The U.S. and U.K. governments have shown little sympathy for political activists engaged in disruptive acts of online protest. But according to the latest Snowden documents, the very tactics authorities seek to punish are fair game when it comes to their own efforts against online hacktivist groups.
The newest revelation shows that a secret unit of Britain’s spy agency GCHQ, called the Joint Threat Research Intelligence Group, launched distributed denial-of-service (DDoS) attacks to shut down chat rooms frequented by members of Anonymous, along with a variety of other strategies including “false flag” operations and infecting computers via malicious hyperlinks. The DDoS attacks are particularly disturbing, however, for two reasons: It’s highly likely that they disrupted legitimate speech not tied to any crime, and disruptions from those same kinds of attacks have led to draconian criminal prosecutions in both the United States and United Kingdom.
Unlike other types of attacks that involve breaking into computers and stealing data, DDoS attacks cause only temporary disruptions of websites by flooding them with useless data—the most famous example being “Operation Payback,” which shut down PayPal’s website in protest of its refusal to process Wikileaks donations. Stanley Cohen, a lawyer for one of the “PayPal 14” who participated in the protest, has compared it to a “digital sit-in” because of how the disruptions leave participants’ IP addresses exposed. But under the U.S. Computer Fraud and Abuse Act—and its British equivalent, the Computer Misuse Act—these actions threaten hacktivists with decades in prison simply because they occur electronically, rather than in the physical realm.
In the United States, members of the PayPal 14 each originally faced up to 15 years in prison for Operation Payback. The case concluded with a joint plea bargain, which resulted in lighter sentencing than expected. But such punishments—not to mention the serious charges that compel protesters to plead guilty—bear little resemblance those given for similar acts taking place offline.
For example, most of the 700 Occupy Wall Street protesters who blocked off the Brooklyn Bridge in October 2011 received only a night in jail or community service. Meanwhile, a man in Wisconsin who disrupted a Koch Brothers website for 60 seconds was fined $183,000—despite that the actual calculated damage of the disruption was reportedly only $5,000 and that far more serious physical crimes in that state have received smaller fines.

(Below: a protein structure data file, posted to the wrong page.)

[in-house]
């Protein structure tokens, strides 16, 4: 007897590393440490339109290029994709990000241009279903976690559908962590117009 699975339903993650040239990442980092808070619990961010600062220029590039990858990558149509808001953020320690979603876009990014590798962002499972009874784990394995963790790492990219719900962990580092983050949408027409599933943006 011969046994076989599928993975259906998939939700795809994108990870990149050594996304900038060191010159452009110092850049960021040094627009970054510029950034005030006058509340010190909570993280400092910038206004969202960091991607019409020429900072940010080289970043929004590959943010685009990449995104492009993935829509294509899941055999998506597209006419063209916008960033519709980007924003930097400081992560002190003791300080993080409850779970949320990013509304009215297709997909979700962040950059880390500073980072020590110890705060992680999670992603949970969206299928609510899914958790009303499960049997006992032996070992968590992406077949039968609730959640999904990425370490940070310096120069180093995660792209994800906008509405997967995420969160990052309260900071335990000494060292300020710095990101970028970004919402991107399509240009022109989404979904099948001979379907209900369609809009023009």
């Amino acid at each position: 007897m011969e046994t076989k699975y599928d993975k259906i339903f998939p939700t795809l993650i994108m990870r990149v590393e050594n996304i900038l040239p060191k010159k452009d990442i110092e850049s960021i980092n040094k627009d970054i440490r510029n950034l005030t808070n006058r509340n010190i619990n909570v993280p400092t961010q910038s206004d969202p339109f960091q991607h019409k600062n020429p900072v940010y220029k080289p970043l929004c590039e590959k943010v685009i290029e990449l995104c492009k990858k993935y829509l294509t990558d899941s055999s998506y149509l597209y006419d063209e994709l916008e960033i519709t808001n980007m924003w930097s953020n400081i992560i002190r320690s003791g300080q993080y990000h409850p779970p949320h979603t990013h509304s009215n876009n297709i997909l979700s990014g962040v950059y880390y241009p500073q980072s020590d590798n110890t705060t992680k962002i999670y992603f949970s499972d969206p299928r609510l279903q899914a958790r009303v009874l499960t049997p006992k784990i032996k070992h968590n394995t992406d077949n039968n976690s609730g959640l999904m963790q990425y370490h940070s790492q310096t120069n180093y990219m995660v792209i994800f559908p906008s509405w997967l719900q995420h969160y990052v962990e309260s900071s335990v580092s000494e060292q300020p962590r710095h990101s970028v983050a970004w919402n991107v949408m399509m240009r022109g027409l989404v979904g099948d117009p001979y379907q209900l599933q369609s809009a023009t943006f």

The same laws have clamped down disproportionately on other kinds of minor vandalism. Matthew Keys, a former employee of Reuters, was indicted last year for providing a member of Anonymous with login and password information for the company’s website—an act the law bizarrely defines as “transmission of malicious code.” The breach resulted in the headline of a single article being changed for 30 minutes, yet Keys has been charged with multiple felony counts that carry a maximum sentence of 25 years in prison and $750,000 in fines.
“The real concern here is a shotgun approach to justice that sprays its punishment over thousands of people who are engaged in their democratic right to protest simply because a small handful of people committed digital vandalism,” wrote Gabriella Coleman, an anthropology professor who has closely studied Anonymous, in an editorial for Wired. “This is the kind of overreaction that usually occurs when a government is trying to squash dissent; it’s not unlike what happens in other, more oppressive countries.”
So what does it say when authorities attempt to crush nebulous hacktivist groups with the very DDoS same tactics? At minimum, it begs the question of why the U.K.’s top intelligence agency sees temporarily taking down an online community—populated mostly by people not involved in committing crimes, many of the minors—as a priority.
“Why do British government spooks so brazenly attempt to inhibit the activities of acephalous online collectives and not, say, the hate-filled Westboro Baptist Church, or chat networks that encourage racism or paedophilia?” wonders Jake Davis, a Scottish member of the Anonymous offshoot LulzSec who was sentenced to 24 months in a juvenile facility, in the International Business Times.
An obvious guess is because they want to intimidate those who challenge their authority. In one of the documents, GCHQ brags that its efforts caused an “80 percent” drop in the number users on the Anonymous chat room. But more importantly, JTRIG operate under the fact that it’s highly unlikely GCHQ (or any police or intelligence service for that matter) will ever have to answer for its own digital disruptions.
Granted, governments engage in all kinds of activities, like wiretapping, that are strictly prohibited to the general public. But those powers are generally given with the presumption that collateral damage to innocent parties will be minimized and subject to redress. And as we’ve learned time and again, when it comes to intelligence agencies, such accountability is often unattainable from behind the thick wall of national security and state secrets.
The message they are sending to hacktivists is simple: “Do as we say, not as we hack.”